There are pros and cons of each payment plan, and one-size-fits-all does not exist. Some of the repayment plans are on an expedited schedule to help you pay off your loans in 10 years. Others are income-based to ensure they aren’t taking a huge chunk of your income while still getting on your feet. There are even plans that provide government subsidies and may lower your taxes. If you have a substantial amount of student loan debt, make sure your financial advisor knows about all of the different options and can adequately advise you on which one to choose.

4. What training did you get to become an advisor? Unlike people in other professions, the vast majority of financial advisors did not go through years of training or pass a series of difficult board exams to get their current job. Many of them were trained in sales and became an advisor with a few weeks of on-the-job training. As a result, some of them may not be as helpful as they claim.

Money management can be complicated so ensure the financial advisor you hire is as qualified as possible. Some of the most knowledgeable financial advisors are the ones who elected to get extra certifications to become a certified financial analyst (CFA), certified financial planner (CFP), or a chartered financial consultant (ChFC), so it may be wise to look for someone who has these credentials.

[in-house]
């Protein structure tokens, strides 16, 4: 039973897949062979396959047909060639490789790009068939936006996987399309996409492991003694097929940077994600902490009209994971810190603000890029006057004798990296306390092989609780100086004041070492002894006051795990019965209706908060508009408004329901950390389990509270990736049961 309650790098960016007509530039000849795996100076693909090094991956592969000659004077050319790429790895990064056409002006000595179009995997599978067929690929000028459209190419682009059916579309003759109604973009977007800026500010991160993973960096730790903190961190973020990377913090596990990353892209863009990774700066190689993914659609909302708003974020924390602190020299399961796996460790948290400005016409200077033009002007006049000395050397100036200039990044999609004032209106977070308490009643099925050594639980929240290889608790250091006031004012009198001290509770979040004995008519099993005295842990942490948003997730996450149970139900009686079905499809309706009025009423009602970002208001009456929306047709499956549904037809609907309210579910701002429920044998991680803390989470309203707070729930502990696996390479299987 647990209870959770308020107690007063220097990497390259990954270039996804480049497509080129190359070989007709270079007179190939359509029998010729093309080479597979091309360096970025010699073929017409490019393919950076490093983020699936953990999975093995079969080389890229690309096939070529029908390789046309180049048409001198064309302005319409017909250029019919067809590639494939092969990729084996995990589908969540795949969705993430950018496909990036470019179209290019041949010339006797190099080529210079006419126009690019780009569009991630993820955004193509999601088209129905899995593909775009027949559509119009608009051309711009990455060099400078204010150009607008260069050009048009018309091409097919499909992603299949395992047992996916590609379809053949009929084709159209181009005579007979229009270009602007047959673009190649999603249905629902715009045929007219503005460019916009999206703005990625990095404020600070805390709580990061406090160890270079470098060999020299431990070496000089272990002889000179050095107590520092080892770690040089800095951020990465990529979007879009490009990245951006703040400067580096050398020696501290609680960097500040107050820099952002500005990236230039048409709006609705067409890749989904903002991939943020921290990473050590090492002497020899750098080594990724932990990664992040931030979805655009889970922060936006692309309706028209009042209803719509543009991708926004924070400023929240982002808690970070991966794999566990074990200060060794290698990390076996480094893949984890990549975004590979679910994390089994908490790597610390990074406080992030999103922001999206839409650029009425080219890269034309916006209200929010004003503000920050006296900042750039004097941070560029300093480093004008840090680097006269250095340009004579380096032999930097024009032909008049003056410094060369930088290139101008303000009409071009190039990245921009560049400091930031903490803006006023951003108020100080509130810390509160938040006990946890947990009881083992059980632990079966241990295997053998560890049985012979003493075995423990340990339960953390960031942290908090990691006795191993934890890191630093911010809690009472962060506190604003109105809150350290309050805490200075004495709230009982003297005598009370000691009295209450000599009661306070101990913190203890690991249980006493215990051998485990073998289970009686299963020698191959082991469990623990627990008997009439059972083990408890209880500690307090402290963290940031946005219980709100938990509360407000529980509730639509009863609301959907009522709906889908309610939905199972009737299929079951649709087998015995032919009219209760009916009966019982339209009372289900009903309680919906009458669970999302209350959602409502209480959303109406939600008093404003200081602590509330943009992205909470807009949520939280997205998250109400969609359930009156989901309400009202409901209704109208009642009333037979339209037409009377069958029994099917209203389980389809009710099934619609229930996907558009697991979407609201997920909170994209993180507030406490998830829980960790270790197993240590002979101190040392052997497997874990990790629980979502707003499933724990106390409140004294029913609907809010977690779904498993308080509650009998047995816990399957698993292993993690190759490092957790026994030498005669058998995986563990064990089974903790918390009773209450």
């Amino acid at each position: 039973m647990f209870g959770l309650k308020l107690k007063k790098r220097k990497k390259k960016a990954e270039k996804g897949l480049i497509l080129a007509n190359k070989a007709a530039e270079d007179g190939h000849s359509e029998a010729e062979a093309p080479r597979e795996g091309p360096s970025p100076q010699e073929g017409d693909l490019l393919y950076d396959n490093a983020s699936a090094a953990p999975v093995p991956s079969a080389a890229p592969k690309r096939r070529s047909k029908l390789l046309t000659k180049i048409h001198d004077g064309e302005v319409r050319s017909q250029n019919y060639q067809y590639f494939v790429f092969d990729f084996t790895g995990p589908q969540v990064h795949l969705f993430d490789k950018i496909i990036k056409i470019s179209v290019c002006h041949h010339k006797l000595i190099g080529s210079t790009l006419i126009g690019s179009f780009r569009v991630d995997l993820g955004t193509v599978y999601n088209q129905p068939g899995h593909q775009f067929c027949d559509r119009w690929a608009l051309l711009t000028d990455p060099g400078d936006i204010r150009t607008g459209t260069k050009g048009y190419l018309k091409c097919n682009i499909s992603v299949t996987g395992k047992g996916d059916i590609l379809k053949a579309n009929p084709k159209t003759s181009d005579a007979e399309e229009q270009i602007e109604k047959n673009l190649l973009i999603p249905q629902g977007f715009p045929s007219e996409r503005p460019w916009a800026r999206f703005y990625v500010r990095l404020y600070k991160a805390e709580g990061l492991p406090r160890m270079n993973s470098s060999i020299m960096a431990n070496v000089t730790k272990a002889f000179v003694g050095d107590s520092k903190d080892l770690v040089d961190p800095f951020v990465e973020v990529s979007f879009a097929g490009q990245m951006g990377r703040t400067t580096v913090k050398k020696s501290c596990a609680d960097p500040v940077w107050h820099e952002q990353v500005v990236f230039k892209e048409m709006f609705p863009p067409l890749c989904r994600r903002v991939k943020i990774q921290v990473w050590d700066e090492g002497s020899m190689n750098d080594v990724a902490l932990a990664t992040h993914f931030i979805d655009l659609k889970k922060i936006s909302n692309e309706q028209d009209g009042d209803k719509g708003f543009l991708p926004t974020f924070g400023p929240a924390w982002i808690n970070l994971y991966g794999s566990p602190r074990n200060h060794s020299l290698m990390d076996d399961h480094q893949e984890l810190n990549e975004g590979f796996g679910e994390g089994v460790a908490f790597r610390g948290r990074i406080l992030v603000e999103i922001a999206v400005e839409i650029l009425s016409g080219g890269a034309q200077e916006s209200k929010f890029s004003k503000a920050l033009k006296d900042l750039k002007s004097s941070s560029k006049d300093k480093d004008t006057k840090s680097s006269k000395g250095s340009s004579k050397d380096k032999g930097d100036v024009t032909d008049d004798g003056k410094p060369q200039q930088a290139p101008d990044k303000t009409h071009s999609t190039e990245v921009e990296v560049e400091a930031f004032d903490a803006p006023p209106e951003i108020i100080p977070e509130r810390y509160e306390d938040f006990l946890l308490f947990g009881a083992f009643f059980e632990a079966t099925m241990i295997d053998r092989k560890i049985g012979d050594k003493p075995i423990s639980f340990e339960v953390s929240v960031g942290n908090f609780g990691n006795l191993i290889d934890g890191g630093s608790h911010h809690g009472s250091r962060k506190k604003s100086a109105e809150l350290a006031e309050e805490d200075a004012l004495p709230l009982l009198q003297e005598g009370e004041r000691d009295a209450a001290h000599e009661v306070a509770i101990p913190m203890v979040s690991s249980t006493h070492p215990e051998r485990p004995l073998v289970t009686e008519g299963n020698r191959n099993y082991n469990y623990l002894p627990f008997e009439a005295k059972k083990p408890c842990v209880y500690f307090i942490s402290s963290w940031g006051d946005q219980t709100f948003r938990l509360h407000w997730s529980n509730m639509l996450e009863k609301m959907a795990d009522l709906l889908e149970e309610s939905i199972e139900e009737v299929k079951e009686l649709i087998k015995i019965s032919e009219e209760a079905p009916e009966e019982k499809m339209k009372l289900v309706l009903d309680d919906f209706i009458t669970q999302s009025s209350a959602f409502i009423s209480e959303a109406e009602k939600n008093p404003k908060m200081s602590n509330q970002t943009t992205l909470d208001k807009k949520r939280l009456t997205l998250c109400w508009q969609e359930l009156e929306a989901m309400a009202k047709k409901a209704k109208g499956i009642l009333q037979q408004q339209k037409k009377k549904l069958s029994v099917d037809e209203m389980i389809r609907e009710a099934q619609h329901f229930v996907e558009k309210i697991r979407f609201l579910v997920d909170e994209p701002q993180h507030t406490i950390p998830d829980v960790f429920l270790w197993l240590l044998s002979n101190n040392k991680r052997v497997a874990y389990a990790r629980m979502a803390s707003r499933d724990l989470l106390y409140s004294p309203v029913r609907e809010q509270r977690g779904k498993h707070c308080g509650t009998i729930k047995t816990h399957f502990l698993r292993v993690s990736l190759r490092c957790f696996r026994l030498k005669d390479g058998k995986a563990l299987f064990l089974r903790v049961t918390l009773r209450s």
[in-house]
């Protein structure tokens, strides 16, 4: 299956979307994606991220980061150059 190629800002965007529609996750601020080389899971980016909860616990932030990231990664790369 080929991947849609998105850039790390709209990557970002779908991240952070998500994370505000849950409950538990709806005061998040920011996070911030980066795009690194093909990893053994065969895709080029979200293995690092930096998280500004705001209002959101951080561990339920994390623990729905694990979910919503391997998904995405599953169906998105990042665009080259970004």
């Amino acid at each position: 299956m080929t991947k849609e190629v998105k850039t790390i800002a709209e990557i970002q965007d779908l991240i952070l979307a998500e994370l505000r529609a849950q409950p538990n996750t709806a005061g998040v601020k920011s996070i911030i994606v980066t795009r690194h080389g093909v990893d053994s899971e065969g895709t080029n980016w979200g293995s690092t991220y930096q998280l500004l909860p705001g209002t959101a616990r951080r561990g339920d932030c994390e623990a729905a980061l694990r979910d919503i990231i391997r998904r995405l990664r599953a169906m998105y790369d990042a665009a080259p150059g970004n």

5. What financial plan do you think would best meet my financial goals and why?  Before you hire someone to manage your wealth, you should make sure that person gives you tailored advice that meets your specific situation and life goals. If you are in your late 20s with student loan debt, get an advisor who can help you make payments that don’t require you to eat Ramen noodles for the substantial future. If you are a young female planning to get married soon, you may want an advisor who can help you save for a wedding or the down payment on a home without charging too much or putting your financial future at risk. If you are a 32-year-old male who wants to save for a new car and lower your taxes, then someone specializing in tax-efficient investments like real estate may be a great fit.

Although we would all love to be wealthy one day, we each have different financial goals and priorities that change the timeline and route we take to get there. Hire an advisor that takes these things into account to help meet your needs. More importantly, make sure you understand why your advisor has made certain recommendations and investments. The more you understand, the better you’ll predict your investment returns and make better decisions in your life going forward. Once you understand your specific financial plan, follow up with your advisor once or twice a year to ensure you are still on track.

If you plan to hire a financial advisor to handle your money, make sure you ask the right questions so you can choose the best fit for you.

Altelisha Taylor is a family medicine resident and can be reached at Career Money Moves

Image credit: Shutterstock.com

Source: KevinMD